Late May 2017 – On a sunny Sunday, I spied a shiny black beetle at the side of a path whilst hiking in the Heritage Grove Redwoods, La Honda, California. I realized instantly that this bug would make a perfect model for a ceramic insect that I would coat with some recently-purchased Black Luster overglaze.
Luckily, my hiking partner had his iPhone and took this Photo.
Research revealed that this creature has the fantastic name of Darkling Beetle.
I sketched what I had in mind for making a ceramic bug.
My idea was to make antennae and legs from wire leftover from my hobby of making earrings, using wire-wrapping techniques learned back then.
The bugs would be mounted on driftwood collected from the beach earlier in the year after a gigantic storm.
Copper tacks from my late-father’s stash of hardware would be perfect for attaching the bugs to the driftwood.
I hand-built 6 experimental bugs out of high-fire stoneware clay. Each started as a closed pinch pot. Different features were added, such as up-lifted flared wings, bugged eyes, mouth/lips. I made protruding eyebrows and sled feet, with holes to accommodate the later addition of wire antennae and legs.
After the bugs dried, I applied various combinations of underglaze colors for highlighting different features. All bugs survived the bisque firing.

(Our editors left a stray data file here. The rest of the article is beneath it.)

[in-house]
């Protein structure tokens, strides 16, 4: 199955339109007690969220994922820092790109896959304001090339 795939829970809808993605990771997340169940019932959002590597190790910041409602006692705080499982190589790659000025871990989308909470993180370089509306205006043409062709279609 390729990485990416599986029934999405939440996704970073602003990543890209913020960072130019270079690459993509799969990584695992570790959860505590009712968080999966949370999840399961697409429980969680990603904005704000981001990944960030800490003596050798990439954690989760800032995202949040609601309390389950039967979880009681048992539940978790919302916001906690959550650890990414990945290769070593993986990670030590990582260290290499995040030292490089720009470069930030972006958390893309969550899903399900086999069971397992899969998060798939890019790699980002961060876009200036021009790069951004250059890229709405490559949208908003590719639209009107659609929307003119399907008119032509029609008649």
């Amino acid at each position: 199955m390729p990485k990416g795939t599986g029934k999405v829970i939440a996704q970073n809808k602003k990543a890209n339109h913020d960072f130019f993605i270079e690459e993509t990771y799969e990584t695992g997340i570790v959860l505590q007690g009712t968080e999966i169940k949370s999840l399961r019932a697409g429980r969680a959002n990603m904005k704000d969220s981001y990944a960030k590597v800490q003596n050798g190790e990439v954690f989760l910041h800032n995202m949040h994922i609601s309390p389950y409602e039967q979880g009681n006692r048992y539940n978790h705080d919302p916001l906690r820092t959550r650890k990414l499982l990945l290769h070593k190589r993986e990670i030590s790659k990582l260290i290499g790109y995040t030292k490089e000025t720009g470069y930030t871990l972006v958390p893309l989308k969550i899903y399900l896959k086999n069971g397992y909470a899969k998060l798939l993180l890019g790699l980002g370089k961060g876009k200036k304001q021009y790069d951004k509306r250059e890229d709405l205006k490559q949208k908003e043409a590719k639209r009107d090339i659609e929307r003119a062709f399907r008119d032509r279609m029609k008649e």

For glazing, I experimented with various glossy glazes, including Palladium (Silvery Black), Saturation Gold, Pansy Purple, and Transparent.
After the glaze firing, the bugs needed enhancement with Luster overglazes. Lusters contain precious metal elements, such as real gold, which give a glittery and/or iridescent effect. For most of the bugs, Black Luster was used to make their bodies shinier, and to highlight their wings. Opal Luster was applied to wings (including underneath). Gold Luster was applied to lips, eyes, and/or to highlight the tips of wings. The pieces were re-fired at Cone 020 (1180 F), with the end result being a shimmery finish, gorgeous to look at.
Created 2 antennae and 6 legs from gold wire which was threaded through holes in each bug, coiled with pliers. The last step — no small effort — was to wrestle the bugs onto their driftwood mounts using vintage copper tacks.
December 2017 (6+ months later) — The inspiration of seeing a little black beetle evolved in my brain and hands into totally unique and eye-catching fantastical art pieces. Also appropriate for older children interested in insects — adorable companions or a great addition to a bug collection.
Each one measures approx. 2+″ x 3+” x 2+″
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